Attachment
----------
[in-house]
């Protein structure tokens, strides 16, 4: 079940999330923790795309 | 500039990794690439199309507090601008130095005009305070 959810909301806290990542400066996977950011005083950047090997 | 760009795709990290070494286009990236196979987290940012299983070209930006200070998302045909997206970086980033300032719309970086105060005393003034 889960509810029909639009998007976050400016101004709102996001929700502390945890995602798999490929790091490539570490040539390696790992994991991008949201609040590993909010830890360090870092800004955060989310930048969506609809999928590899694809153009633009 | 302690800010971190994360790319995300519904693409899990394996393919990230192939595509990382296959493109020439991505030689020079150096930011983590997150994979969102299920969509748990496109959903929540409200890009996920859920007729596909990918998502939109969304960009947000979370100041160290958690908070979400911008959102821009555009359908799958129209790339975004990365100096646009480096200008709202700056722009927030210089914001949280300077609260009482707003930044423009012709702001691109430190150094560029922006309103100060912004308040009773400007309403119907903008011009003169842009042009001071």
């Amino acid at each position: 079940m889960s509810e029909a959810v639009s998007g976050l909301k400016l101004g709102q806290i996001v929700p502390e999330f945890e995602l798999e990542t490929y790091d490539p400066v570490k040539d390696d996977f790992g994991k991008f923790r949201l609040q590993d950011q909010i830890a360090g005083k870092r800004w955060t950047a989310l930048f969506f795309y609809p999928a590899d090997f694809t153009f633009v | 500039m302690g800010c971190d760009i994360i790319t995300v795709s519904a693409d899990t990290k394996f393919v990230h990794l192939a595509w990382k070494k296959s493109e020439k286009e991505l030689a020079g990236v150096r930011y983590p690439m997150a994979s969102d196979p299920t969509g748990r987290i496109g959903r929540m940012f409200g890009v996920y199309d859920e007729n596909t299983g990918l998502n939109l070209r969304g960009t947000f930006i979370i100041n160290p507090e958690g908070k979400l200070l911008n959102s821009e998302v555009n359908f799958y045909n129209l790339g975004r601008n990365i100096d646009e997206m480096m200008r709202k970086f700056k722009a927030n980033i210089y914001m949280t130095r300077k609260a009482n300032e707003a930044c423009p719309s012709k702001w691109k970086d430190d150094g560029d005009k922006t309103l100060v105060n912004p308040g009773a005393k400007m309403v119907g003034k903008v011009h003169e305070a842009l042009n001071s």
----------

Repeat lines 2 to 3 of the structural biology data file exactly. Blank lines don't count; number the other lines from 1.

């Protein structure tokens, strides 16, 4: 079940999330923790795309 | 500039990794690439199309507090601008130095005009305070 959810909301806290990542400066996977950011005083950047090997 | 760009795709990290070494286009990236196979987290940012299983070209930006200070998302045909997206970086980033300032719309970086105060005393003034 889960509810029909639009998007976050400016101004709102996001929700502390945890995602798999490929790091490539570490040539390696790992994991991008949201609040590993909010830890360090870092800004955060989310930048969506609809999928590899694809153009633009 | 302690800010971190994360790319995300519904693409899990394996393919990230192939595509990382296959493109020439991505030689020079150096930011983590997150994979969102299920969509748990496109959903929540409200890009996920859920007729596909990918998502939109969304960009947000979370100041160290958690908070979400911008959102821009555009359908799958129209790339975004990365100096646009480096200008709202700056722009927030210089914001949280300077609260009482707003930044423009012709702001691109430190150094560029922006309103100060912004308040009773400007309403119907903008011009003169842009042009001071």
């Amino acid at each position: 079940m889960s509810e029909a959810v639009s998007g976050l909301k400016l101004g709102q806290i996001v929700p502390e999330f945890e995602l798999e990542t490929y790091d490539p400066v570490k040539d390696d996977f790992g994991k991008f923790r949201l609040q590993d950011q909010i830890a360090g005083k870092r800004w955060t950047a989310l930048f969506f795309y609809p999928a590899d090997f694809t153009f633009v | 500039m302690g800010c971190d760009i994360i790319t995300v795709s519904a693409d899990t990290k394996f393919v990230h990794l192939a595509w990382k070494k296959s493109e020439k286009e991505l030689a020079g990236v150096r930011y983590p690439m997150a994979s969102d196979p299920t969509g748990r987290i496109g959903r929540m940012f409200g890009v996920y199309d859920e007729n596909t299983g990918l998502n939109l070209r969304g960009t947000f930006i979370i100041n160290p507090e958690g908070k979400l200070l911008n959102s821009e998302v555009n359908f799958y045909n129209l790339g975004r601008n990365i100096d646009e997206m480096m200008r709202k970086f700056k722009a927030n980033i210089y914001m949280t130095r300077k609260a009482n300032e707003a930044c423009p719309s012709k702001w691109k970086d430190d150094g560029d005009k922006t309103l100060v105060n912004p308040g009773a005393k400007m309403v119907g003034k903008v011009h003169e305070a842009l042009n001071s």